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4 tips to help spring-clean a yard

By Robynn Garfield | Posted - Apr 3rd, 2014 @ 7:32pm



SALT LAKE CITY — Winter can take a tidy yard and turn it into a gray, desolate wasteland. If your yard looks like a scene from the movie "Dune," consider dedicating some time to a hefty spring cleanup.

For those looking to clean up the yard from the ravages of winter, the task may seem overwhelming. To simplify the process, take note of a few tried and true suggestions to help tranform the yard from gray to grand.

Rake the thatch

Every lawn accumulates a layer of what is called “thatch” during the winter months. Thatch is an organic layer of dead and living grass that sits under the growing sod and soil level, according to Penn State’s College of Agriculture. Thatch can prohibit healthy growth and kill new grass.

To help reduce winter thatch, a good raking or core aeration is in order. For the ambitious and energetic, the task can be accomplished with a simple metal or plastic yard rake. Power rakers are also available to buy or rent at most large home improvement stores, and can cut raking time and effort in half.

Pick up the trash

Utah is prone to early spring winds. These gusts can blow trash and debris into yards and can carry in a gaggle of unwanted lawn ornaments, especially along fence lines. Take an hour to two and organize a family trash-gathering brigade. Give each helper a bag and a set of gloves and go to it.

Picking up trash and debris will not only make a yard look fresher and cleaner, it will also allow grass and plants to shoot up uninhibited. Even organic looking debris like dead leaves and stray branches can hinder new plant growth.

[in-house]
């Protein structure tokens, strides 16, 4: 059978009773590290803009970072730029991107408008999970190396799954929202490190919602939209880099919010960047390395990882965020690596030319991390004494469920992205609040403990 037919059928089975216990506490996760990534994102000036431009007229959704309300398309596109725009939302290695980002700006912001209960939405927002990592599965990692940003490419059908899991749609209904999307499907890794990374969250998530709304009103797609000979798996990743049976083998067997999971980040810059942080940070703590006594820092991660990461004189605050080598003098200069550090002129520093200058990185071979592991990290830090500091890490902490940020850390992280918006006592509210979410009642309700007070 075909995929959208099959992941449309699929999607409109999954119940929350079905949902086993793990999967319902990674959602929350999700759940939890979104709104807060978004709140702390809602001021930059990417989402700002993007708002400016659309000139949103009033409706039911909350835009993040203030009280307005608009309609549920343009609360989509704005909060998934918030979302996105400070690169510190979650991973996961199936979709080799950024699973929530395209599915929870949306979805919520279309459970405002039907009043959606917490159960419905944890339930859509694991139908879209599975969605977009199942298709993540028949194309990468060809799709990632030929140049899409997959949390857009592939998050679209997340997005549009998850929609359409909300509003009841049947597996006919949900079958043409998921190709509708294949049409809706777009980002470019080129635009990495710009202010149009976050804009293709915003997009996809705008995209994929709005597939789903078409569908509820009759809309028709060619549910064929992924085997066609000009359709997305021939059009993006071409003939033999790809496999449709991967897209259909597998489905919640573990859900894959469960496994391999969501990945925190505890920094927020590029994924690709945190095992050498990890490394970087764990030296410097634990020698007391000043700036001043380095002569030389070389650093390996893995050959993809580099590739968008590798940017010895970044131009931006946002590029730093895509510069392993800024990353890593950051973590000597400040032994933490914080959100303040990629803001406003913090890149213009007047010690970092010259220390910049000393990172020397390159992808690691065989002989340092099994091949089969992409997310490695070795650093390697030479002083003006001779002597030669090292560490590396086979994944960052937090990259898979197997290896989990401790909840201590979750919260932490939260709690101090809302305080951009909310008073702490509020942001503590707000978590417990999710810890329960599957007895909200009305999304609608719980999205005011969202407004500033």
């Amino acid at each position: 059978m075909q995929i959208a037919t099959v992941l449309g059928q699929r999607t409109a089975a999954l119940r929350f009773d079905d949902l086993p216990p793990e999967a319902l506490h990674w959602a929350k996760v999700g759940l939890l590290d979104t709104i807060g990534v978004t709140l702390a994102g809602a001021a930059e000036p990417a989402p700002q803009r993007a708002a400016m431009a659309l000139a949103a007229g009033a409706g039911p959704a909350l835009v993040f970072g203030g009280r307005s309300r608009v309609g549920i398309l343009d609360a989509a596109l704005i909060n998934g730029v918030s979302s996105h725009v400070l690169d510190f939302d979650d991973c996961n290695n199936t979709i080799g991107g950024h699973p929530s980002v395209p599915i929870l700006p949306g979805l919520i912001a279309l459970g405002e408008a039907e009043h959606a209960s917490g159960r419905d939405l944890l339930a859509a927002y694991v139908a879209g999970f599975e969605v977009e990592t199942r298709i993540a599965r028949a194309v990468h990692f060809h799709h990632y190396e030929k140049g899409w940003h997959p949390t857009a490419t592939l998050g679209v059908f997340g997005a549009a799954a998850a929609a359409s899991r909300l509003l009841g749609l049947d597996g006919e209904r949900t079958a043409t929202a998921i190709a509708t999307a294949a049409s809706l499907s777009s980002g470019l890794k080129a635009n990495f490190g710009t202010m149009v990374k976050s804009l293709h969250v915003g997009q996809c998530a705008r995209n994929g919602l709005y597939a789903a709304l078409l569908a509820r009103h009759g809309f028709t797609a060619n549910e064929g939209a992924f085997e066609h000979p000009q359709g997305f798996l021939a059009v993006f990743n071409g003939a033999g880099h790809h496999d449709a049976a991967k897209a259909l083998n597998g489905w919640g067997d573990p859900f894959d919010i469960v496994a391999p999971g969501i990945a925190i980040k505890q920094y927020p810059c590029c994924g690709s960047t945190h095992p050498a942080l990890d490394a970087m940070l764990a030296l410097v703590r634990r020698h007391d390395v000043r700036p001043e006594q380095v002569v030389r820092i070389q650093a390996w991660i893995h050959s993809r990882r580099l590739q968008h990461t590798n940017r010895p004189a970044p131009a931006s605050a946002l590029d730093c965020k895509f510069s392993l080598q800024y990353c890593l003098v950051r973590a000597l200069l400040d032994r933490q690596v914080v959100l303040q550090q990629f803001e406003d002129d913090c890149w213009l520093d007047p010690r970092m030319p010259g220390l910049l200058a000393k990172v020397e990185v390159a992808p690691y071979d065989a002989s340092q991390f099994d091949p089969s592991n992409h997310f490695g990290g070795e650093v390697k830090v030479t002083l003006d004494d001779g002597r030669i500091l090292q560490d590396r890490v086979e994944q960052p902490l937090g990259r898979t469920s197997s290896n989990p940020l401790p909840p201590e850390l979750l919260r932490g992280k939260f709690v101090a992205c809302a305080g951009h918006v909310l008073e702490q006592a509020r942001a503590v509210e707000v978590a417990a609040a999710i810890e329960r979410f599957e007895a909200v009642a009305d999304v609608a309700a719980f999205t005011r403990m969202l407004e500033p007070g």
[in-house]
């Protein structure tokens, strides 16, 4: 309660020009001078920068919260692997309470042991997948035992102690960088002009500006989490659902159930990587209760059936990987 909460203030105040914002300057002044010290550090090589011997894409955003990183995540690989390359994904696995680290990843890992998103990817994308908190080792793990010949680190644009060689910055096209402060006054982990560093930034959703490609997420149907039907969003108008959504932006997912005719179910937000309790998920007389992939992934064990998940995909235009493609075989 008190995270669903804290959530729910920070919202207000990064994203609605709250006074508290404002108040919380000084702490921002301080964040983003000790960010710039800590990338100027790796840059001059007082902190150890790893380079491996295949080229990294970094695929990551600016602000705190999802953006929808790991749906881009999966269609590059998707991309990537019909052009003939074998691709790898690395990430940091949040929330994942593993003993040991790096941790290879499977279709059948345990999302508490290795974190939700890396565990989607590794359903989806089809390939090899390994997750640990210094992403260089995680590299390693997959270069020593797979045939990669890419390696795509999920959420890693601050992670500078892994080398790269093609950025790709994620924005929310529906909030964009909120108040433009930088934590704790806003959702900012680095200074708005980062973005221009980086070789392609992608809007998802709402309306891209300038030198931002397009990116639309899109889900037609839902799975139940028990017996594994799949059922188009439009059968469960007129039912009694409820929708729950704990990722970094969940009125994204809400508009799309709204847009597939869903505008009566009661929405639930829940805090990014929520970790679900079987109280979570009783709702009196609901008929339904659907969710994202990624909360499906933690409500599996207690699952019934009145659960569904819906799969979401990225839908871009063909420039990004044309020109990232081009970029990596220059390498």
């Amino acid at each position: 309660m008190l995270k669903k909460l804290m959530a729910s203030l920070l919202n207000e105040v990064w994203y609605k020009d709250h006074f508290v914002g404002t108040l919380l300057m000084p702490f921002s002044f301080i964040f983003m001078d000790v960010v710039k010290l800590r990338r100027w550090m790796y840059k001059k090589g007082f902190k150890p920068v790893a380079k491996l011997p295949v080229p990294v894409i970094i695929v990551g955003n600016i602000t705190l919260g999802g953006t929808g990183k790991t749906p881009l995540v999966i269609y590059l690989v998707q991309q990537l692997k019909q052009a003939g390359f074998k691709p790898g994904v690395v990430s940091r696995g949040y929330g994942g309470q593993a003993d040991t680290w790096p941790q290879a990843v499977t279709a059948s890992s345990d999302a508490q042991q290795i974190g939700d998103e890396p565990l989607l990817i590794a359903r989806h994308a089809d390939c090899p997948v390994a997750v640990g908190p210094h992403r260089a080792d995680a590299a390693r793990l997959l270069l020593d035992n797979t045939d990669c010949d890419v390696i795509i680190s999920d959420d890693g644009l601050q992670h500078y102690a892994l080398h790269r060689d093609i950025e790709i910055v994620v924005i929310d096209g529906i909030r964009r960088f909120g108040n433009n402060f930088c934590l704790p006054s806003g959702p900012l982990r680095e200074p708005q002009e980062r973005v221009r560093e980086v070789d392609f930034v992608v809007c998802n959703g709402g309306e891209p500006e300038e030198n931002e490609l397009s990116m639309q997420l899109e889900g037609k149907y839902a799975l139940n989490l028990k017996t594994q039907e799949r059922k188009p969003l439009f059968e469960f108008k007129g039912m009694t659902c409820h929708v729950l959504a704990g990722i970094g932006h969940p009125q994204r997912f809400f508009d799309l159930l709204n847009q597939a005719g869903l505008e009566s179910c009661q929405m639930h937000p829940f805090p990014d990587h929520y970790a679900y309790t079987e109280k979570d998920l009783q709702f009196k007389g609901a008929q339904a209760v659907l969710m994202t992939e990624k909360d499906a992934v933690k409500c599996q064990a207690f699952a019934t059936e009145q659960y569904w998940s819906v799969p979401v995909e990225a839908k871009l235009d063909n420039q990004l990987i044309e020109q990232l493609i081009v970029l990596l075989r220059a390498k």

Test the sprinklers

Draining sprinkler lines in the winter will prevent surprises in the spring. Photo: author.

Winter can wreak havoc on sprinkler pipes, especially for those first-time homeowners who may not know a system needs to be drained in the fall. Pipes can burst, leading to flooding and large pockets of underground water seepage.

Before running a sprinkler system sans observation, run each station with a “look-out,” or someone who can stand watch and spot pipe problems. If a break is detected, immediately shut off the water and dig up the area around the offending pipe to locate the exact spot of the damage. Pipes can easily be patched, but dealing with lawn that’s underwater is a harder problem to fix.

Prune trees and hedges

During the fall and winter months, some branches on trees and shrubs can die, leaving things in disarray. Spring is the perfect time for pruning as many neighborhoods bring in dumpsters for easy yard waste cleanup.

Remember, pruning is more than just taking a tree-trimmer to your branches. There is an art to pruning that many forget. Cut as close to the branch collar, or the rings near a branch joint, as possible without cutting into the joint itself, according to tree experts on thisoldhouse.com.

Try not to strip bark when making a cut, and use a good, sharp blade to make a clean cut. Discard cut branches as soon as possible so you don't cover growing grass with weighty debris.

Do you have a great lawn-cleanup suggestion? Leave a comment below.

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